Yesterday morning, I sat in the balcony of the Carolina Theatre next to a row of sweet old white women. We exchanged pleasantries before our film began, crying together as scenes of violence, emotion, and heavily militarized policing flashed across the screen. The artful craft of documentary film is celebrated each year at the Full Frame Film Festival right here in downtown Durham, and we had chosen to kick off the 20th anniversary of the event by attending “Whose Streets?

“Whose Streets?” documents the rise of the Black Lives Matter movement immediately following the murder of Michael Brown Jr. in Ferguson, Missouri. It is a gripping and compelling story of activism, hope and a new generation of political organizing. It presents to its viewers a thoroughly new narrative on Ferguson: one that does not sensationalize “looting and rioting,” but rather focuses on the struggle of living in an effective police state and the strategies being used to fight it. Our audience even had the opportunity to speak with the directors of the film, to probe them and laud them and question them.

This is not a rarity at Full Frame. The festival brings the most pressing issue of our day to life in film and creates critical conversations within the Durham community. I have been volunteering since my junior year of high school, just to get the chance to see a couple of life-changing films every year. It does a lot of good, and its attendees are brilliantly committed to absorbing new information that often sparks progressive action. Yet as I looked around the audience, I could not help but notice the overwhelming demographic of the festival. Most of the people filling the seats were like the group beside me: old and white.

Not to discredit the gravity of the films nor the excellence of Full Frame, but the event suffers from an accessibility issue. The people who desperately need to see “Whose Streets” and other movies of the like are students, young people, poor people and many other peoples who weren’t in the audience yesterday. Passes are expensive and time is hard to come by, especially for young, working people. While it is exciting that old people get the chance to passionately discuss matters of race, gender, and global violence, it is the high school and college students of our generation who would benefit most from such discussions.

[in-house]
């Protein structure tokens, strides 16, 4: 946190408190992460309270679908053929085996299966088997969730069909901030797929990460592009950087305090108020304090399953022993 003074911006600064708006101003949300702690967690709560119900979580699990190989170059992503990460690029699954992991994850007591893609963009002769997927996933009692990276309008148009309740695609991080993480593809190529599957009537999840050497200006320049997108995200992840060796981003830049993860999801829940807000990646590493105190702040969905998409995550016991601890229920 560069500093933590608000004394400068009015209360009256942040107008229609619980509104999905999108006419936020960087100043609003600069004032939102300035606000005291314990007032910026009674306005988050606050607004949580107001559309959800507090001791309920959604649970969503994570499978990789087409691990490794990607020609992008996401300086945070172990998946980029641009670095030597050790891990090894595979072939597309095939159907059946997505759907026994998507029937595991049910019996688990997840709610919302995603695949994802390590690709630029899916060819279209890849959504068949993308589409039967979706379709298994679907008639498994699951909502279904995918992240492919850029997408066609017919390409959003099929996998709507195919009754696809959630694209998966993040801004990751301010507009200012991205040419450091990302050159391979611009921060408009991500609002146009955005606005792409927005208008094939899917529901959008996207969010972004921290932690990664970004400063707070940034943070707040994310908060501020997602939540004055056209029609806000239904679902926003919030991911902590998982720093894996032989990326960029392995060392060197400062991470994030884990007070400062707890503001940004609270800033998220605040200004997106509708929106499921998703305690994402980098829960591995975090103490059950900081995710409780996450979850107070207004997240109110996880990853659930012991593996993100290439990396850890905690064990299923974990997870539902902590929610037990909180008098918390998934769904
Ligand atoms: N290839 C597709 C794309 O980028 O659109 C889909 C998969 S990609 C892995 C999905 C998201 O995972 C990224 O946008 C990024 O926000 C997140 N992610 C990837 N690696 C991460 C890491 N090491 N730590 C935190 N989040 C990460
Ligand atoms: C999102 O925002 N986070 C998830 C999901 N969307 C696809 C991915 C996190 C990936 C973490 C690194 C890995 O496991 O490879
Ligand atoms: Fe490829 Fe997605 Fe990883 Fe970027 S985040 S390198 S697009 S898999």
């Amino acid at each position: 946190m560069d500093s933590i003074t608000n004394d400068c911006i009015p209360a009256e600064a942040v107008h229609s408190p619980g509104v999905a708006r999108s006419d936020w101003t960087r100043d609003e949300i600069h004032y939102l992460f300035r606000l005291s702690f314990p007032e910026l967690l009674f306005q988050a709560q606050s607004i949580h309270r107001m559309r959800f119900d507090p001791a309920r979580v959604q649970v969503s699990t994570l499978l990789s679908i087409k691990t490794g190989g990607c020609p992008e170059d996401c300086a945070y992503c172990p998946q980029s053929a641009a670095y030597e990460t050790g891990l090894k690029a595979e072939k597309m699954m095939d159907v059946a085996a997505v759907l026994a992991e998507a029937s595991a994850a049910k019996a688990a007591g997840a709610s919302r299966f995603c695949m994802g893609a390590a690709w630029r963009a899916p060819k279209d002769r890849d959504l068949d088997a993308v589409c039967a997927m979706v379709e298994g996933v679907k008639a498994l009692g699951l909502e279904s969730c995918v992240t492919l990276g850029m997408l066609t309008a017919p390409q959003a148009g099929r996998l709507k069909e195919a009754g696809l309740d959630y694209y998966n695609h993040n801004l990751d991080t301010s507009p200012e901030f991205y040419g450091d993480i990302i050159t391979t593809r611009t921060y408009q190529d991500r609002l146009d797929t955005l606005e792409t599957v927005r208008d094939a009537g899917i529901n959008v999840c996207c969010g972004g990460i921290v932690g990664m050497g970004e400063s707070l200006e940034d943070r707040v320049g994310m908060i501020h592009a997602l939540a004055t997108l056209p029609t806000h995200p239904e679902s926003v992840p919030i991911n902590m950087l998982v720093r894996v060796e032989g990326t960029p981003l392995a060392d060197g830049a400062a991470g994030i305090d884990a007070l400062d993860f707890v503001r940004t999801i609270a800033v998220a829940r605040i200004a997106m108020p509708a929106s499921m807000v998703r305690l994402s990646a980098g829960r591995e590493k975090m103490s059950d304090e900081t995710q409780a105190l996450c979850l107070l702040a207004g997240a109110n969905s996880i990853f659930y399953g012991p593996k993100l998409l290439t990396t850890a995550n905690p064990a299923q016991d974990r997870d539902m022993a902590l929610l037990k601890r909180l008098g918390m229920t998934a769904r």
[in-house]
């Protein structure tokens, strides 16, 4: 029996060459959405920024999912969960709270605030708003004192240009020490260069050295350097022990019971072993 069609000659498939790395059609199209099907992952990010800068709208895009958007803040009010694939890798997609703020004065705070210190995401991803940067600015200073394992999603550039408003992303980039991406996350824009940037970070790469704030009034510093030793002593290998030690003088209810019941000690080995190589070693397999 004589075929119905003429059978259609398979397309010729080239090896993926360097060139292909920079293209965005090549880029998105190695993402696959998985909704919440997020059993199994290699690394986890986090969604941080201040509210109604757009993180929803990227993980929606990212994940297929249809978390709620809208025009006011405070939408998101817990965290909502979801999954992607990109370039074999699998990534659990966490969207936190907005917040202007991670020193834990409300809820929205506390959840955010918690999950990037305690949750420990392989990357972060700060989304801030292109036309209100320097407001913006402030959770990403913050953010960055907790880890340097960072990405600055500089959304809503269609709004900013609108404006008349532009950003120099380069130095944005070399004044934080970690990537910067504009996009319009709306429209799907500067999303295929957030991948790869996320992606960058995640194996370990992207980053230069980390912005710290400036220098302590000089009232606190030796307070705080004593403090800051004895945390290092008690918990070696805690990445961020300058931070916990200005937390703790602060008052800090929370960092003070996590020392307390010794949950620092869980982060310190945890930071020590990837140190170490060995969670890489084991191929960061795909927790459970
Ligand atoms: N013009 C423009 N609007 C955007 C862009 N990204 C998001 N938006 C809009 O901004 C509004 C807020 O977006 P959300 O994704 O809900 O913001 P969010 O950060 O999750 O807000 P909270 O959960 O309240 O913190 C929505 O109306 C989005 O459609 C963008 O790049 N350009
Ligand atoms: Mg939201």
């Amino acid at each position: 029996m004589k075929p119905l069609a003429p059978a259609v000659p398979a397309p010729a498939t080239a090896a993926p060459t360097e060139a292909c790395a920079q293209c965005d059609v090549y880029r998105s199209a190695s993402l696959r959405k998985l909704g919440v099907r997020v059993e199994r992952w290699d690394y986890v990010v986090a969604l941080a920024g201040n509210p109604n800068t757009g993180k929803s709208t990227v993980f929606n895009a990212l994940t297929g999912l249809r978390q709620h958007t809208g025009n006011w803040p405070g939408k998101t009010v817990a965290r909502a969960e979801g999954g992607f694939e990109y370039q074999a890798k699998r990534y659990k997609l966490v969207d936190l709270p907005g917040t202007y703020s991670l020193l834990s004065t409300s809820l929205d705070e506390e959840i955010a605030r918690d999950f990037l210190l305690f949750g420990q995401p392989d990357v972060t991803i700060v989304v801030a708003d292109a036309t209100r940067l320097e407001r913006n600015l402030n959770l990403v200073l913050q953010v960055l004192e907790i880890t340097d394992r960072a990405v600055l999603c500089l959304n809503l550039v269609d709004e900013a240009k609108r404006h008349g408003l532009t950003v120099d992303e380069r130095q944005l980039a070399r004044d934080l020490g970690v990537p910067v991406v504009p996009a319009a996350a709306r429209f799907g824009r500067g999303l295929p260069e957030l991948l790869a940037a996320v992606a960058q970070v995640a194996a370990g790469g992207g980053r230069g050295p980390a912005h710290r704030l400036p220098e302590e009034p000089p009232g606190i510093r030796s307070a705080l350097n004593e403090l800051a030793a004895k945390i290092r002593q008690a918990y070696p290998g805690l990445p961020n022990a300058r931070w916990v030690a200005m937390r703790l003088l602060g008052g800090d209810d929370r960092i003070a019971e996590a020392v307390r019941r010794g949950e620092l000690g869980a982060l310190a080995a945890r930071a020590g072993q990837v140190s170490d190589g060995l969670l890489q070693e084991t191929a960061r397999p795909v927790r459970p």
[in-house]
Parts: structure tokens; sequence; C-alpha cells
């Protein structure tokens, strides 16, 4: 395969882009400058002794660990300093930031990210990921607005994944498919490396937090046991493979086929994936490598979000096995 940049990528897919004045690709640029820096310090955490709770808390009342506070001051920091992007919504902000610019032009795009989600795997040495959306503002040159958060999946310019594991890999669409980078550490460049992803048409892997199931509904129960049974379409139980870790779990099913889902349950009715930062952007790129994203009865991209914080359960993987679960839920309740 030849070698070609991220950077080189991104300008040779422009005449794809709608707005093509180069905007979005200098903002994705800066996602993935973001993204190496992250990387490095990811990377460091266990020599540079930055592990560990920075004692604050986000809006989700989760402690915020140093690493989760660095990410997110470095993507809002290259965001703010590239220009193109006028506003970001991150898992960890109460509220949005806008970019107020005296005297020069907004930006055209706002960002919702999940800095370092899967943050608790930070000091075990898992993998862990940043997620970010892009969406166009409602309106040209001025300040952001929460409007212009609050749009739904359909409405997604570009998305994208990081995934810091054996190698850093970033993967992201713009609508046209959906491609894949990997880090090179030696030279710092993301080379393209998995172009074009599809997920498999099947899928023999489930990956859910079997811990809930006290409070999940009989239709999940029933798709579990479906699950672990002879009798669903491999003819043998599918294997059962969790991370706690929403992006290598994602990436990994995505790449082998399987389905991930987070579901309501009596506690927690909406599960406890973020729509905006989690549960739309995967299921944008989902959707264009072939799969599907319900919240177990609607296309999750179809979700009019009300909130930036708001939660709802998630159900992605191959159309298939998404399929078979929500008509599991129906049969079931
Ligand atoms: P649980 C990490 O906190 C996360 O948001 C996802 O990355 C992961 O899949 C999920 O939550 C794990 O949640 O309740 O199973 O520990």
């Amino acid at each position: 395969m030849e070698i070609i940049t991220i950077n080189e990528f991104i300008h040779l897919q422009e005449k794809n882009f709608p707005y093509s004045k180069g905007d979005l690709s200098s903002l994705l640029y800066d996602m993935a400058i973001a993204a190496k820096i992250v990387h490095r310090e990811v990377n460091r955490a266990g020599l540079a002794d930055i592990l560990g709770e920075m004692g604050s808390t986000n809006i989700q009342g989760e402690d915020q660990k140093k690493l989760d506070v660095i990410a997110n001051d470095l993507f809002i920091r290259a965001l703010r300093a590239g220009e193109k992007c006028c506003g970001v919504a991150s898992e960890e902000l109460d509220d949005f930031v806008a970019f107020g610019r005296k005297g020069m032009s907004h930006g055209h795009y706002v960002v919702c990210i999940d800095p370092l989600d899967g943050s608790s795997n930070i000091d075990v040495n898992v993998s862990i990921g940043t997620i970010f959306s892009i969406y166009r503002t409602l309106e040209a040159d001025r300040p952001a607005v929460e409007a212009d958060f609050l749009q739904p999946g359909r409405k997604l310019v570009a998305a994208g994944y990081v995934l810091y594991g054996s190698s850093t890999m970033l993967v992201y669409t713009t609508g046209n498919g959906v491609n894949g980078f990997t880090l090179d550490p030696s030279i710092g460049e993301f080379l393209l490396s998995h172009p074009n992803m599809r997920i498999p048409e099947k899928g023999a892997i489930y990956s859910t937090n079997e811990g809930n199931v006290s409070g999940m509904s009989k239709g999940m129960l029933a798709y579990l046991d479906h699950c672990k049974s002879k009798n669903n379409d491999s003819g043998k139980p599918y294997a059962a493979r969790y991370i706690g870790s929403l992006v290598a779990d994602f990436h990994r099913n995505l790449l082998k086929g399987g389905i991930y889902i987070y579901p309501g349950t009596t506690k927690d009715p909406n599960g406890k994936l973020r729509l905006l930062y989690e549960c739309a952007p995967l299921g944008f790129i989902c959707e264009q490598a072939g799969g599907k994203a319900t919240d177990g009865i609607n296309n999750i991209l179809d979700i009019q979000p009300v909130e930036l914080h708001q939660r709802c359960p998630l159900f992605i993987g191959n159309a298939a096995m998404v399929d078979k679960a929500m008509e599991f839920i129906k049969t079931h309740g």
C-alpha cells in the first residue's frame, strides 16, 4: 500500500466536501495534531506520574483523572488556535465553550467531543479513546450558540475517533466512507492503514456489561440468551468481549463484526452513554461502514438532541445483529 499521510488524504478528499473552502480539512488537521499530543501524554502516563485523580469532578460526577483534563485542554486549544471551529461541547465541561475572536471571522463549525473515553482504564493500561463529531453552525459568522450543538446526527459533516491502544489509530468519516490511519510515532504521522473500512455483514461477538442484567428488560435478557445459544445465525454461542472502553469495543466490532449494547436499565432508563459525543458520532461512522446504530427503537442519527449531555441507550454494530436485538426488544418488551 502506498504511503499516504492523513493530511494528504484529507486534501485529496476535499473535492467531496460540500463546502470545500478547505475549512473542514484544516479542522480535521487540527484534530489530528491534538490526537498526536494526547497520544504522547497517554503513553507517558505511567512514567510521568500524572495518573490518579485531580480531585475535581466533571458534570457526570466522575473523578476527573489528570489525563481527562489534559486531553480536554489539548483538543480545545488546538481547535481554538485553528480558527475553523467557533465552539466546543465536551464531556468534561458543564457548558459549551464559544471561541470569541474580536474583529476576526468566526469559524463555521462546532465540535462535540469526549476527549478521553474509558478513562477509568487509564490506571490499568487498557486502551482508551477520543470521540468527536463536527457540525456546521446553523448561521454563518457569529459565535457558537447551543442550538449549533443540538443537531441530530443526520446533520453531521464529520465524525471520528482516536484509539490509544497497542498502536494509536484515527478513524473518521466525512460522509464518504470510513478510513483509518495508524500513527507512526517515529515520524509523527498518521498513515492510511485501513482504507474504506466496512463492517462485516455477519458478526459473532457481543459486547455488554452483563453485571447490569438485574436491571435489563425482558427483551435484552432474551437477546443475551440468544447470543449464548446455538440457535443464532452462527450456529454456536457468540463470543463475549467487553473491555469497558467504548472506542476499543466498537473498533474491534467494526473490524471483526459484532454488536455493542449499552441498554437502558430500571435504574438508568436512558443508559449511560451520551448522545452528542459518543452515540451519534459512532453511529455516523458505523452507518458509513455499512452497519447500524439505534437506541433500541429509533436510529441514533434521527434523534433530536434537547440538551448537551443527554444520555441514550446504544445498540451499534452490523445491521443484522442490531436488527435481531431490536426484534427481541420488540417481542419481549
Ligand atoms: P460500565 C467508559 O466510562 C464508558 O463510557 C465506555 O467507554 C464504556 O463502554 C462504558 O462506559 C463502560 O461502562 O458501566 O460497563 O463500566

Duke has a hand in the culture of Full Frame, and could play a major part in bringing these films to the masses. As Full Frame’s largest sponsor, Duke has been a huge source of support for the festival, which partners with our Center for Documentary Studies. Though the festival offers a student fellowship that offers budding filmmakers a chance to explore the weekend of documentaries, these spaces are limited and reserved for college students. Over the next few years, Duke should move to help Full Frame expand programs like the annual “Youth Screening” and “Teach the Teachers”, which bring the issues presented in modern documentary films to grade school teachers and students around the nation. Additionally, we can help to subsidize tickets and passes, so that less affluent community members are still able to be present and be a part of the crucial conversations that take place at Full Frame. And, perhaps most importantly, we students can advocate for the screening of such films right on campus. Through education beyond the classroom, we can find energy, motivation and new outlets for global and civic engagement.

The anatomy of the festival is especially potent in Durham, given its racial and economic history. However empathetic, kind and passionate the crowds of ex-hippy attendees are, they are not black kids living in Section 8, and are therefore less personally affected by the films on black activism that are often screened over the weekend.

There is no shortage of topics in which to engage through film. In the years that I have attended Full Frame, I have learned about the Black Panther Party, The Nation magazine, a 28-year wrongful incarceration, and Duke professor Dan Ariely’s research on dishonesty. Even a short introduction to these themes yields a spark of passion and deep thought in viewers, and if we could bring such films to marginalized youth across the country, we could inspire a generation of thinkers and doers.

The creators of “Whose Streets?” are doing just that. Despite high honors from boujee film festivals like Full Frame, they acknowledge that in order for their film to fulfill its purpose, it needs to reach a wider audience. You can (and should) find it in theaters this August. Hopefully, Full Frame will follow its lead and expand its reach as well.

Leah Abrams is a Trinity freshman. Her column, “cut the bull,” runs on alternate Fridays.